Taxpayers are paying too much for MP Pensions
Recently I was on Alberta Primetime talking about a recent report issued by the Canadian Taxpayers Federation that shocked me.
Defined Benefit Pensions are expensive
It’s very common for those that make high income and get good benefits to be targets for media and the average Canadians. Being a bit of a capitalist, I recognize that sometimes success comes from hard work and effort but there are times when the criticism is justified as in the case of MP Pensions. I work with Government employees a lot through my financial education programs in the workplace and have a good understanding of defined benefit pensions offered by both the Federal Government and the provincial governments (LAPP, PSPP and MEPP) but I was shocked to read about how lucrative the MP pensions were.
Defined Benefit Pensions are becoming extinct
The future of defined benefit pensions is on shaky ground as it is. Most companies have killed their defined benefit pensions and replaced them with either defined contribution pensions or group RRSP plans. Only governments and unions continue to support these types of benefits because they are costly to fund.
Typically the benefit is based on a formula that includes years of service and average salary. To get the maximum pension in the best defined benefit pension, you need 35 years of service and a pension factor of 2%. That means you can replace 70% of your pre-retirement income with that pension. Many pensions do not have a pension factor of 2% because it’s too expensive to fund those plans.
To pay for that, 35 years of service you need contributions of about 19% to 25% of your annual income to fund each year of service with lifetime income. Generally these contributions are shared by the employer and the employee. For every dollar the employee contributes, the employer contributes a dollar to a tow dollars depending on the employer. If the employer did not help fund these plans it would too painful for most people to fund these pensions on their own.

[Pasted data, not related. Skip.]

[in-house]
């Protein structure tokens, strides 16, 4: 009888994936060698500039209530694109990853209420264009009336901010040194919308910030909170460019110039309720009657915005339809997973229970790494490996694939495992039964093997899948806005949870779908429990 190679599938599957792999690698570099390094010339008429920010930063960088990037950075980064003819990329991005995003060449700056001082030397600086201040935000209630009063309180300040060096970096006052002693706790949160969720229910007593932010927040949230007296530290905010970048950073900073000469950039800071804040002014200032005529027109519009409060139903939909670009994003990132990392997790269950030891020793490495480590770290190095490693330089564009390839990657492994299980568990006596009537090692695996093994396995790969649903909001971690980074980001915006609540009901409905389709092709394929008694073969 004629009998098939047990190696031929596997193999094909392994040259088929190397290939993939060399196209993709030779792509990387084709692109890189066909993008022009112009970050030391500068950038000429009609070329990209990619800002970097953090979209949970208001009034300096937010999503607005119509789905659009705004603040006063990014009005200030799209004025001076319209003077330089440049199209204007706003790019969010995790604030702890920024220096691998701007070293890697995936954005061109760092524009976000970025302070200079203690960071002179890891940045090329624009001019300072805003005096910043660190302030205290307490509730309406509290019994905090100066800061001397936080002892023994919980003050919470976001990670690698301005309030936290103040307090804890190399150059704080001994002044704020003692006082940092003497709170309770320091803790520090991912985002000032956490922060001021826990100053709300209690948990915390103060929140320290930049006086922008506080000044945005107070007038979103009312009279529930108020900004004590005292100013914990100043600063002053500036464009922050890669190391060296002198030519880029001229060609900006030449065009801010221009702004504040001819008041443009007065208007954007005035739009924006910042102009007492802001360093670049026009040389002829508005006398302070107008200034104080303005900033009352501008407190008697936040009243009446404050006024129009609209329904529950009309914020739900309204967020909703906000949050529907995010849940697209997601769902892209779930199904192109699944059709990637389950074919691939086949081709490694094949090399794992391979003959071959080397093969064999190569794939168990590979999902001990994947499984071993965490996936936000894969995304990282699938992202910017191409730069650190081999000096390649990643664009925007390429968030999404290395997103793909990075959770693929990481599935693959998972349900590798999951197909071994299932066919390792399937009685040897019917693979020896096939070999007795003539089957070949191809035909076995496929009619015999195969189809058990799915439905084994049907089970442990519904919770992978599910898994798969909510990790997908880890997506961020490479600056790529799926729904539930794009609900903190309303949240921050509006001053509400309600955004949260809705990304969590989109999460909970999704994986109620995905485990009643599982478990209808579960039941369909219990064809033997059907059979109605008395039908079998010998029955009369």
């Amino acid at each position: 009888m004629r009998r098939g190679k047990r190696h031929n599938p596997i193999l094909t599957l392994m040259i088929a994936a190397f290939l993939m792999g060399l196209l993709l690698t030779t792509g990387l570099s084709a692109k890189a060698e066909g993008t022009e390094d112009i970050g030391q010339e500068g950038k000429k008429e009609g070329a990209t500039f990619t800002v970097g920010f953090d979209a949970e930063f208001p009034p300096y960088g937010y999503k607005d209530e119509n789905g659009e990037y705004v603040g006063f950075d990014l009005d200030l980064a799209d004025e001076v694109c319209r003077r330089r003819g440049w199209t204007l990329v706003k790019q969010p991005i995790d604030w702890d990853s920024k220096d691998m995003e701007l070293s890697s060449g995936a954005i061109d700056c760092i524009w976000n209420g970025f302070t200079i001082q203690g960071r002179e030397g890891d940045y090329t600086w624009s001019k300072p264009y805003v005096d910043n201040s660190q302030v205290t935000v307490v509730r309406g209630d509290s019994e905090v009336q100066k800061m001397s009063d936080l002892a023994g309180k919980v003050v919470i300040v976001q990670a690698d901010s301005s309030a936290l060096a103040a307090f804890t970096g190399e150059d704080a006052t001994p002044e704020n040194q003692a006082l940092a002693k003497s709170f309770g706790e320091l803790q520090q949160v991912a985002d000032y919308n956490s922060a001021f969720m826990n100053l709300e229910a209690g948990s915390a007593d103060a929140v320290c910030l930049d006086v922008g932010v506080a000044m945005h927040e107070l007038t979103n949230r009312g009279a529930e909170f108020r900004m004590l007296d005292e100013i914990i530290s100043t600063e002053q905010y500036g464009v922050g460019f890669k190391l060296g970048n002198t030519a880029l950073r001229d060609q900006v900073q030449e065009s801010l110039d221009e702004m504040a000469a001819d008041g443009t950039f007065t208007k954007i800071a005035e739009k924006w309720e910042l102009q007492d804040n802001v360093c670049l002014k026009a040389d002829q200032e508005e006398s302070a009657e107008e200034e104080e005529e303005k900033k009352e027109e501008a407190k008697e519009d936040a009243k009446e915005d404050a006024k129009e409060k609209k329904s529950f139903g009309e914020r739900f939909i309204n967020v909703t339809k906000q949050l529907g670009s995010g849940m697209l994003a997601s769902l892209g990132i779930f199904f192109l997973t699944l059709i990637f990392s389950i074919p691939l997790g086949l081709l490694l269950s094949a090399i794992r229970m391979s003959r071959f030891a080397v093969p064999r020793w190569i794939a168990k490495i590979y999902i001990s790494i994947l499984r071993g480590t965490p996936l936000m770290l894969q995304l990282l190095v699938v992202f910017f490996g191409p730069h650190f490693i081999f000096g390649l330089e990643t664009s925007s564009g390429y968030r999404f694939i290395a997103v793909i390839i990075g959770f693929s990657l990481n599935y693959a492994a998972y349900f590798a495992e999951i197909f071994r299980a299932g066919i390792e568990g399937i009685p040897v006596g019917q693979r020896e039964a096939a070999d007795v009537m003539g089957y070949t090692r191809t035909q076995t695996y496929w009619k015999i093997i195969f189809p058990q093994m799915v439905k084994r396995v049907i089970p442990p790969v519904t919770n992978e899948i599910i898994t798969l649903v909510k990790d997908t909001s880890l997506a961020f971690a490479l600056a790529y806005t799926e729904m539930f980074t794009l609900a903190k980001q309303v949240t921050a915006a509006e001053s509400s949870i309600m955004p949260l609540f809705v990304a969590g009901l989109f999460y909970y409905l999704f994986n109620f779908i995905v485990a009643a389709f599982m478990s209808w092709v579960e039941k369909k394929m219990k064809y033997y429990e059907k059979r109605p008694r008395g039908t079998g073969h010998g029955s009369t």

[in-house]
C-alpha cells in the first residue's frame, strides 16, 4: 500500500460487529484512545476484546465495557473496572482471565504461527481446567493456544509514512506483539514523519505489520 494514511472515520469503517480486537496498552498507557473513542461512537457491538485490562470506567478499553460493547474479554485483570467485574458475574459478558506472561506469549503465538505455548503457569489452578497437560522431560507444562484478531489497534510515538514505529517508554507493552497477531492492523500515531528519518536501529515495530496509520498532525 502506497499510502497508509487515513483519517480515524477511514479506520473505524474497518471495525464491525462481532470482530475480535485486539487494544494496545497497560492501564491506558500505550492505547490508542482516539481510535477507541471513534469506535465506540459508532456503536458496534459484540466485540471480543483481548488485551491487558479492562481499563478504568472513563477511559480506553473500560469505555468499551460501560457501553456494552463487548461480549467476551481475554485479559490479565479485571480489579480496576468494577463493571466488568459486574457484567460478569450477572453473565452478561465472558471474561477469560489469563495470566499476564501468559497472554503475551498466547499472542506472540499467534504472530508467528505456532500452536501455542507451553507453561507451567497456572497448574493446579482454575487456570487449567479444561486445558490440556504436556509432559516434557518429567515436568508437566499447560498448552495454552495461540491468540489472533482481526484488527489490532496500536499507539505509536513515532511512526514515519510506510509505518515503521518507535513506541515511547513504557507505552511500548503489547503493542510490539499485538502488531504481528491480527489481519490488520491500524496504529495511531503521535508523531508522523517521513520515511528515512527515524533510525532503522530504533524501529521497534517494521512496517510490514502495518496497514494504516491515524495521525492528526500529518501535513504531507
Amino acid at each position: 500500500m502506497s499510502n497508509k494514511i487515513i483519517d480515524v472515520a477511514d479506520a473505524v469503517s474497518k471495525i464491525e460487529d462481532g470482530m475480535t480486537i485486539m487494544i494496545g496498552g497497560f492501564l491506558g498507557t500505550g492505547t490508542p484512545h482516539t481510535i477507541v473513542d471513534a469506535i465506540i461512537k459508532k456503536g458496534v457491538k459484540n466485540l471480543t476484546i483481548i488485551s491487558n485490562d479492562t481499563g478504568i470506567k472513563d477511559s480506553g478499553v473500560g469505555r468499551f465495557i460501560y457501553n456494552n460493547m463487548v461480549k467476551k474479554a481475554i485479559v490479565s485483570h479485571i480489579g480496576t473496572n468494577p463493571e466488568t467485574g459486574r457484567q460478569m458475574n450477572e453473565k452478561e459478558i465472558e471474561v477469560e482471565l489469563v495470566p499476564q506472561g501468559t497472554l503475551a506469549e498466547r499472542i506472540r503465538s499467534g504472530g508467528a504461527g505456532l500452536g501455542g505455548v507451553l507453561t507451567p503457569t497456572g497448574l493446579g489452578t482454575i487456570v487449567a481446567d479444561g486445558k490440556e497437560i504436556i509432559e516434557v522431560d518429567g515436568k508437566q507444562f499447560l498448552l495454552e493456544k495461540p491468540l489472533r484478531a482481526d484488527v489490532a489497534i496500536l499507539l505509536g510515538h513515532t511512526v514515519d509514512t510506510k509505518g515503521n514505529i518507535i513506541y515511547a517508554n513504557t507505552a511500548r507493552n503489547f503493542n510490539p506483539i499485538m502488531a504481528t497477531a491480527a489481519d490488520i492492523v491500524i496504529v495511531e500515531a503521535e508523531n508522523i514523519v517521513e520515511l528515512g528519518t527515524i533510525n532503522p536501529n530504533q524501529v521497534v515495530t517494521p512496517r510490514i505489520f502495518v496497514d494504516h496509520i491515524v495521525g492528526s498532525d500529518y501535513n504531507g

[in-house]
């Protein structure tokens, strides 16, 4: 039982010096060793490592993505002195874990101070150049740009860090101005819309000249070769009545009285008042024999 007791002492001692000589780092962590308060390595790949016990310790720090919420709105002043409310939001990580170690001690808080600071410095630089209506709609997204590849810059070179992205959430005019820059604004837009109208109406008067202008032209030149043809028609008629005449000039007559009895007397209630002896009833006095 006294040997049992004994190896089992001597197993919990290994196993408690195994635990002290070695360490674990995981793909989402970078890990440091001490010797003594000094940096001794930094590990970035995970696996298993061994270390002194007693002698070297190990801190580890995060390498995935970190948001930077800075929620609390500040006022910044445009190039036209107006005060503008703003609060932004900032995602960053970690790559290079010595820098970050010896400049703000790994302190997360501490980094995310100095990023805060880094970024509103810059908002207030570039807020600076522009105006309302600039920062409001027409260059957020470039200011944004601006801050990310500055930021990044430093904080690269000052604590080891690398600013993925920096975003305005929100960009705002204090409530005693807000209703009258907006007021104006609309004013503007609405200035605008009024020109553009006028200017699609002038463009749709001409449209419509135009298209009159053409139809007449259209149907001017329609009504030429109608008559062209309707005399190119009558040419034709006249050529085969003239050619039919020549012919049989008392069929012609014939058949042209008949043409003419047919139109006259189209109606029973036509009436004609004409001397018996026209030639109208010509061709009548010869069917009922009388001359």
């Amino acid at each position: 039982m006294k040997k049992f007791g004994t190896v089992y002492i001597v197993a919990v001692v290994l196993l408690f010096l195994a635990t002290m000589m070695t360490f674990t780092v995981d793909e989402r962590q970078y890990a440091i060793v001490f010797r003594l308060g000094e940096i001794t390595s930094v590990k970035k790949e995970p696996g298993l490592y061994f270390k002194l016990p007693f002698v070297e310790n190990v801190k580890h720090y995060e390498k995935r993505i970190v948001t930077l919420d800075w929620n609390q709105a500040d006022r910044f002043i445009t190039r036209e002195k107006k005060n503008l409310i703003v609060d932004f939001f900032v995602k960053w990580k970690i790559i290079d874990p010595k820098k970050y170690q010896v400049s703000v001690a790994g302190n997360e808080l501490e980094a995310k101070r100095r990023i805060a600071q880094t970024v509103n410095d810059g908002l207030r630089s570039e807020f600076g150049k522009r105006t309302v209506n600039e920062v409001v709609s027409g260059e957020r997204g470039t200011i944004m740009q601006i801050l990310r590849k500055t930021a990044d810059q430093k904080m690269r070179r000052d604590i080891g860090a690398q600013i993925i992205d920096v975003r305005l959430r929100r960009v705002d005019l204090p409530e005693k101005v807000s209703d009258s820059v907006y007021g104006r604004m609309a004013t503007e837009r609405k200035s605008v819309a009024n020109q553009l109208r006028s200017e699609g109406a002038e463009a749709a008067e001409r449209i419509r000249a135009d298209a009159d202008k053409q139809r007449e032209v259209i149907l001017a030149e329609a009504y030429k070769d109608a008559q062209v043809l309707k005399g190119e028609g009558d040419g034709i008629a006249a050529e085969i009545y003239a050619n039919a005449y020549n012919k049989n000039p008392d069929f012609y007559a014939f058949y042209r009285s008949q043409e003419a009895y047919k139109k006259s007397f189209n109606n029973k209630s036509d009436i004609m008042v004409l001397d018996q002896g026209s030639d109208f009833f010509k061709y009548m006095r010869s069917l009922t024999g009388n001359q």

MP Benefits are ridiculously high
The benefit of the MP pension starts at 3% and can grow the factor based on additional roles like party leader or speaker of the house. Although the pension is still capped at 75% of salary, a MP can grow their pension 50 to 150 times faster that someone with a great defined benefit pension.
The ridiculous part of the MP Pension is the funding. The MP contributes 7% of salary and the rest is funded by the taxpayers. According to the Canadian Taxpayers Federation, for every dollar the MP contributes, taxpayers are contributing $10 to $25 (remember employers of regular defined benefit pension are contributing $1 for every $1 contributed by the employee).
My two cents
This is ridiculous. Something is not right when an MP works for 6 years and gets the equivalent pension of a Canadian worker who works for 30 years.
The Harper Government just release new proposed legislation on Pooled Registered Pension Plans, which tries to address the retirement gap problem in Canada. If these plans are so great, they should give up their overly rich pensions and fund their pension plans just like other Canadians.
The reality is this is just not going to happen but they should change their defined benefit pension to be in line with other defined benefit pensions at a minimum. In fact, Federal government employees have about a 60/40 split when it comes to funding their pension (employee puts in 40% and the employer puts in 60%). The employee contribution is 5.8% up to the YMPE and 8.4% thereafter. The employer contribution is 8.7% up to the YMPE and 12.6% thereafter.
The math on the MP pensions is not fair for Canadians. I can accept that MPs should get some retirement benefit but they must respect that their employer contributions are really the taxpayers money. No other employer would ever provide this rich of a pension because it is just too costly to put in $10 to $25 for every dollar contributed to the pension by the employee.
Help spread the word. If you disagree with these lucrative pensions, say so below.